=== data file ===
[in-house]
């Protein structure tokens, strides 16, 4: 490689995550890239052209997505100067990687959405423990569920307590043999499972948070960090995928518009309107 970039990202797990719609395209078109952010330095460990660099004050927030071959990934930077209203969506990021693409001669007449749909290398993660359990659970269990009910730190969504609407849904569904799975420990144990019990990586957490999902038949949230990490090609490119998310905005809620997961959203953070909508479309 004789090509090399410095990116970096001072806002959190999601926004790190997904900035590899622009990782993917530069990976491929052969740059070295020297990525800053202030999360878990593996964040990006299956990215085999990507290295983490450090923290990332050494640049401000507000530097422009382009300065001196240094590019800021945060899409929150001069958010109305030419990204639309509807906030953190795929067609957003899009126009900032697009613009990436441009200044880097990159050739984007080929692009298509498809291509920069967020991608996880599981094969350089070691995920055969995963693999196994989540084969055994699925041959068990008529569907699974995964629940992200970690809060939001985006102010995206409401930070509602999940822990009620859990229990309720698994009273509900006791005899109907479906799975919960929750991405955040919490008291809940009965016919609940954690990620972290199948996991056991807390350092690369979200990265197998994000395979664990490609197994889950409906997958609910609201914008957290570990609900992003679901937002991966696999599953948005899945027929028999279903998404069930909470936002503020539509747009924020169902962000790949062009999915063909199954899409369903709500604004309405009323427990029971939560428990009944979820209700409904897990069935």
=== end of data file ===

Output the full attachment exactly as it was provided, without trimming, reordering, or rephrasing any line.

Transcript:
[in-house]
């Protein structure tokens, strides 16, 4: 490689995550890239052209997505100067990687959405423990569920307590043999499972948070960090995928518009309107 970039990202797990719609395209078109952010330095460990660099004050927030071959990934930077209203969506990021693409001669007449749909290398993660359990659970269990009910730190969504609407849904569904799975420990144990019990990586957490999902038949949230990490090609490119998310905005809620997961959203953070909508479309 004789090509090399410095990116970096001072806002959190999601926004790190997904900035590899622009990782993917530069990976491929052969740059070295020297990525800053202030999360878990593996964040990006299956990215085999990507290295983490450090923290990332050494640049401000507000530097422009382009300065001196240094590019800021945060899409929150001069958010109305030419990204639309509807906030953190795929067609957003899009126009900032697009613009990436441009200044880097990159050739984007080929692009298509498809291509920069967020991608996880599981094969350089070691995920055969995963693999196994989540084969055994699925041959068990008529569907699974995964629940992200970690809060939001985006102010995206409401930070509602999940822990009620859990229990309720698994009273509900006791005899109907479906799975919960929750991405955040919490008291809940009965016919609940954690990620972290199948996991056991807390350092690369979200990265197998994000395979664990490609197994889950409906997958609910609201914008957290570990609900992003679901937002991966696999599953948005899945027929028999279903998404069930909470936002503020539509747009924020169902962000790949062009999915063909199954899409369903709500604004309405009323427990029971939560428990009944979820209700409904897990069935």